The Last Guardian has had a development cycle that can only be described as unique. Since the game’s initial reveal at E3 2009, the loyal fans of Team ICO’s previous releases had waited patiently and had never given up hope that the game would eventually release, even after media surrounding the game went totally quiet. These fans were rewarded with the reintroduction of the game at E3 2015. Without their support, it is likely the game may have been shelved owning to the difficulties in development.

Now, The Last Guardian is here and it delivers the gripping, emotional story that everyone expected, albeit with a few tolerable flaws. Let’s start with a quick summary of the back story. The Last Guardian is the story of a young boy who is taken away from his village and wakes up in mysterious ruins alongside a winged beast named Trico. While Trico appears hostile at first, he will quickly become your greatest friend and ally in navigating the traps, puzzles and enemies present within the ruins.

Once you begin the game, you will meet both the boy, who you will play as for the duration of the game, and Trico immediately. The introduction occurs with hardly any narrative, intelligible speech or explanation. The Last Guardian’s most impressive aspect is that it excels at creating a story and a deep bond between the boy and Trico with no dialogue. The game will draw you in and make you care about both of these characters without explaining who they are, where they are and why they are there.

One of the first things that you will notice is that the game does not give you any direction as to what to do or where to go. Initially, upon meeting him, Trico will be hostile towards you due to being injured. However, once you release him and remove the spear from his back, he will begin to show affection. You will then be tasked with locating barrels of food in order to drive up Trico’s energy levels. This initial nursing of Trico immediately forms a strong bond between the characters and indeed between the player and the game.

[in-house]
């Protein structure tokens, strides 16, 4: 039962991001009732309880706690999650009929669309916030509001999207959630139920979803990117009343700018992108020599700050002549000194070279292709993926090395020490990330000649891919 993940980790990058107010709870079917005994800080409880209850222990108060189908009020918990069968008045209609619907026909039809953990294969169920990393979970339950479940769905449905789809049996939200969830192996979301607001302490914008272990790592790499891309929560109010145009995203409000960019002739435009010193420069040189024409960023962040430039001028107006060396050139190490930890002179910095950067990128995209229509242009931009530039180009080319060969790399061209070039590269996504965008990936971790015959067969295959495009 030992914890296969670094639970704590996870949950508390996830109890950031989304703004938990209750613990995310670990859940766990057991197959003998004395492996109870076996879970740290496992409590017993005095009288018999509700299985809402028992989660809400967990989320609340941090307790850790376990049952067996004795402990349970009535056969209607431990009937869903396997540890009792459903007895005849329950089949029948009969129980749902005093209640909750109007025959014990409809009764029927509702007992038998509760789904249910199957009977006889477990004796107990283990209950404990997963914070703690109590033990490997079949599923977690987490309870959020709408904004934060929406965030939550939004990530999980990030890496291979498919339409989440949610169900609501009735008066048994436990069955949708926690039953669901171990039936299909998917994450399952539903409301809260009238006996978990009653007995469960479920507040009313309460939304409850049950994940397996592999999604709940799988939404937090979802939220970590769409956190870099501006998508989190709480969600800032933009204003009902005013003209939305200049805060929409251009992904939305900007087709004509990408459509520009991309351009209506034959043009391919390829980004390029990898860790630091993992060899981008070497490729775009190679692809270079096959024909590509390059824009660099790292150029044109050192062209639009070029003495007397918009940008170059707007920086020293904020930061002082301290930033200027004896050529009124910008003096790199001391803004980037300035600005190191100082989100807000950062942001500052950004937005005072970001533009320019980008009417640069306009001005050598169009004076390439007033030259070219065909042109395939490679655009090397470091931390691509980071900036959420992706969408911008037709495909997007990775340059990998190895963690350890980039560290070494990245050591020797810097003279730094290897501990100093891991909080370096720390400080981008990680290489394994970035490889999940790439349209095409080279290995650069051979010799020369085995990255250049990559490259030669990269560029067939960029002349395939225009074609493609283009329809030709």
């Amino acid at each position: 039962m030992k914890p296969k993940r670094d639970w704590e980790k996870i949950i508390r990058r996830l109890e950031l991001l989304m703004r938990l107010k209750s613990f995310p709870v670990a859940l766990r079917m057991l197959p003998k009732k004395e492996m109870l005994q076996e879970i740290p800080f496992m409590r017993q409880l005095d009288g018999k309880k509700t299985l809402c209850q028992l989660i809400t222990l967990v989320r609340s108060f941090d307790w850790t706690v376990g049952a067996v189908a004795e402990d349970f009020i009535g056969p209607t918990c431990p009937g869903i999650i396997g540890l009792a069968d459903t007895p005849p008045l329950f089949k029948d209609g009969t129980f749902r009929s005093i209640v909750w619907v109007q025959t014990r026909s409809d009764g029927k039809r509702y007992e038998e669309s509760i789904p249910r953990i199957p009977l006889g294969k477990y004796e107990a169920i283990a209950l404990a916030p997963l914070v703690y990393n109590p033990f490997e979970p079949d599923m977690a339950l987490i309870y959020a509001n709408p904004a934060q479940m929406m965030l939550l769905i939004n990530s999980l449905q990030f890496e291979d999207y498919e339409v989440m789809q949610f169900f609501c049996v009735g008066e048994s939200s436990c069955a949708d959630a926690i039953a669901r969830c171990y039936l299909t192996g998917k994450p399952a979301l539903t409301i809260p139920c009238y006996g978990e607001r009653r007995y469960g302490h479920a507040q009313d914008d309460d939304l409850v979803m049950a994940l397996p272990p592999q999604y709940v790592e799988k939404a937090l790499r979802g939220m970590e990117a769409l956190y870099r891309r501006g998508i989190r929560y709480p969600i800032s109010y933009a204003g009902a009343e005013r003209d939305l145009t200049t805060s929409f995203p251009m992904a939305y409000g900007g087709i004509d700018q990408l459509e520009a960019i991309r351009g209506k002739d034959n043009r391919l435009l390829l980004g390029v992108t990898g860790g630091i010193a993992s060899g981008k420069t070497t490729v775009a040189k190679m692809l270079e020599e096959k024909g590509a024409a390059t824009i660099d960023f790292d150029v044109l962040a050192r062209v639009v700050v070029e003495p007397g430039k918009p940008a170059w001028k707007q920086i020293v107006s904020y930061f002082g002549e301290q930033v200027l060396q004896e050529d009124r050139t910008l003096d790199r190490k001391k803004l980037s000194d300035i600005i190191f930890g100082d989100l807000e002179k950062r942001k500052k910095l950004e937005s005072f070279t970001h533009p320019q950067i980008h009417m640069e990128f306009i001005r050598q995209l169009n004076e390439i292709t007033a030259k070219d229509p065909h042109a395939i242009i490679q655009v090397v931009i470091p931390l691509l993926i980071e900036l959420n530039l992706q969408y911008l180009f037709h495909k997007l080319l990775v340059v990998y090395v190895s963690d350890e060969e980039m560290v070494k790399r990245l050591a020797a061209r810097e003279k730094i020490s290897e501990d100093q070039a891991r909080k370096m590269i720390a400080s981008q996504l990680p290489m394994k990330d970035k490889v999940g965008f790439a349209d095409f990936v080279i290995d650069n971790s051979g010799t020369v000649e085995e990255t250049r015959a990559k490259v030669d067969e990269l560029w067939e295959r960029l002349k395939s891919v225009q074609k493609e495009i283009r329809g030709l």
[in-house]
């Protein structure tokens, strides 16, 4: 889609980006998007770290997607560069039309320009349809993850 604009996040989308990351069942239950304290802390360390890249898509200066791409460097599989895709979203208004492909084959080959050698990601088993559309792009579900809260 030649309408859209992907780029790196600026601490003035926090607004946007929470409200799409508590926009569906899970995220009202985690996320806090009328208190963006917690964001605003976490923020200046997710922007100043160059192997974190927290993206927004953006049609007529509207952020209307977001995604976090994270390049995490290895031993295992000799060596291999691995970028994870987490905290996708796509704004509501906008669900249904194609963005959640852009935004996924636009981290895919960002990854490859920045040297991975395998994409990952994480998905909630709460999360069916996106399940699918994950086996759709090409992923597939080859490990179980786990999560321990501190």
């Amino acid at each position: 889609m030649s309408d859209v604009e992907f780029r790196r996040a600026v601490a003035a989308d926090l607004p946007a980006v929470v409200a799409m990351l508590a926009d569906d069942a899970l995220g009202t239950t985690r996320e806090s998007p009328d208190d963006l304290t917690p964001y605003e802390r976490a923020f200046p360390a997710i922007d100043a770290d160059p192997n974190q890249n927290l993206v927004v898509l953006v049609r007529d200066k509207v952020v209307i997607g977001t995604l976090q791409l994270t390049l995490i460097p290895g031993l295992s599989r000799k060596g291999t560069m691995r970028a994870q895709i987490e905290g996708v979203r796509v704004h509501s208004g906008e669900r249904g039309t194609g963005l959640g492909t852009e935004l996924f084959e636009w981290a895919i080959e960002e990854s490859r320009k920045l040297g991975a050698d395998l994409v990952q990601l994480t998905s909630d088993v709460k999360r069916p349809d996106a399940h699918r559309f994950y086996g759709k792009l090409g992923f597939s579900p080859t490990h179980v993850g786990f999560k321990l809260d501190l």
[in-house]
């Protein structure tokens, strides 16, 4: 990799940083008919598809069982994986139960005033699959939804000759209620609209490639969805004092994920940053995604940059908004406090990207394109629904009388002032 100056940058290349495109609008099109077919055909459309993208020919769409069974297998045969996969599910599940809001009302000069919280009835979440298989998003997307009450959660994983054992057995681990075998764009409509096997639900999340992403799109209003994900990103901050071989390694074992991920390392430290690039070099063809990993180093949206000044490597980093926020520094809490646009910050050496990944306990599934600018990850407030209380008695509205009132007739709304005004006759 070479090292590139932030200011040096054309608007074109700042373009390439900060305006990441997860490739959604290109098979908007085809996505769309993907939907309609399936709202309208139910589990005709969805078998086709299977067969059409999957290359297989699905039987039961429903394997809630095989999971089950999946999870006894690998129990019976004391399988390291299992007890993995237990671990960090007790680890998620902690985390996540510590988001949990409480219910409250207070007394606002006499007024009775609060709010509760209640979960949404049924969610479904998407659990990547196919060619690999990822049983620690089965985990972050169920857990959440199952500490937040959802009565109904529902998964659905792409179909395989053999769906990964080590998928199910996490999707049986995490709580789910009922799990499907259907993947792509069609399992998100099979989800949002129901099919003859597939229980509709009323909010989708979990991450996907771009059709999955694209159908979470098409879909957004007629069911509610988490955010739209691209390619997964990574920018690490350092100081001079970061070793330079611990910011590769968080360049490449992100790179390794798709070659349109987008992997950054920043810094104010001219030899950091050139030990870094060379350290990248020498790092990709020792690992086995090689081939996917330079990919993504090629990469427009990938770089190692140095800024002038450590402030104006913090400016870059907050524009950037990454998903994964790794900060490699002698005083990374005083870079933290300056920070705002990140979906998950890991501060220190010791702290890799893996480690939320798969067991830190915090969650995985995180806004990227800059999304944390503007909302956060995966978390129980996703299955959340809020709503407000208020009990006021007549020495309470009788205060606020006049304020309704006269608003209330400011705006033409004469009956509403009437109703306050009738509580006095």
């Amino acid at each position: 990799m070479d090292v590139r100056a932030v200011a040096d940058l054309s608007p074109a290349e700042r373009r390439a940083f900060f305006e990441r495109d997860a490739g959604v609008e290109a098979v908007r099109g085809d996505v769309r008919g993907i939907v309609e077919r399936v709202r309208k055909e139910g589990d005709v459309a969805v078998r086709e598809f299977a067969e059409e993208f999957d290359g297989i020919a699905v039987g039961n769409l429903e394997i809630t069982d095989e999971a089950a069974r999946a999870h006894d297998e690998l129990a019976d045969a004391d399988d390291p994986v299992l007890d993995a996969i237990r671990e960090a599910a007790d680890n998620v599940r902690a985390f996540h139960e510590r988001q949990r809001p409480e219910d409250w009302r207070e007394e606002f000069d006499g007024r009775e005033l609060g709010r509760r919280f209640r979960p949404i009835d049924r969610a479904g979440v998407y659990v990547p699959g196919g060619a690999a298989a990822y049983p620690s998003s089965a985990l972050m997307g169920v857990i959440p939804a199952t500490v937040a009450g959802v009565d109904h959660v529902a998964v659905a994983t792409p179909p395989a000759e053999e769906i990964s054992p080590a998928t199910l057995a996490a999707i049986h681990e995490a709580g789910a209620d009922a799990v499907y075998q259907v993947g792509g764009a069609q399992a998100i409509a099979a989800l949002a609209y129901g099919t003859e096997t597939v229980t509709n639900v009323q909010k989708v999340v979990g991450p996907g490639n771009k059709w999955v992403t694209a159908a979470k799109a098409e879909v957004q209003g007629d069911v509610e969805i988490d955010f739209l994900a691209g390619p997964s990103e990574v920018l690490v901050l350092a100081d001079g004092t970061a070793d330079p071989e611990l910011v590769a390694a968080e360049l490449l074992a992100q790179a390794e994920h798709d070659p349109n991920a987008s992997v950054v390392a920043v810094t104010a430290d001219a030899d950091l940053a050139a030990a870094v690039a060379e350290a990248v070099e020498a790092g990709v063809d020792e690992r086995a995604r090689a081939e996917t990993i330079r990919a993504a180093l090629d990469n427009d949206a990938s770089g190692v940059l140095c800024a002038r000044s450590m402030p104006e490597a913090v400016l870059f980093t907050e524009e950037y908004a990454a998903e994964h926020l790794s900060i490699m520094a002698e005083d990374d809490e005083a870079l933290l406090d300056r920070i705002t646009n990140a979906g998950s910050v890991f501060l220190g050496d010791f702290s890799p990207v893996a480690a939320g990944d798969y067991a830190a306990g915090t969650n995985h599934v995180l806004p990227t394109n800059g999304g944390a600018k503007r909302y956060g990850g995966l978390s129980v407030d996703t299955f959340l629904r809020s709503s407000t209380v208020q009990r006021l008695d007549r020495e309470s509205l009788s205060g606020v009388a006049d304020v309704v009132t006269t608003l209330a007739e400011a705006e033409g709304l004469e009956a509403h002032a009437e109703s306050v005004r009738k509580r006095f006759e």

The Last Guardian leaves it to the player to discover what they should do in order to progress. Trico is a very large animal and can leap over huge obstacles that would otherwise be insurmountable by the boy. However, you can climb upon Trico’s back and you will be able to pass over it in a few mere moments. On the other hand, many nooks and crannies in the world are too small for Trico to pass through. This is where the boy is necessary in order to pass to the next area. Solving the puzzles often involves the use of the strengths of both characters and initially, this is why Trico and the boy work alongside each other. However, you can very rapidly sense a loving relationship developing between these two unique characters, like the relationship between a pet and their carer. It is an incredible feat that the game manages to flesh out this relationship without the use of any dialogue (save for a rare bit of narration near the start of the game) or even an insight into the thoughts of either the boy or Trico.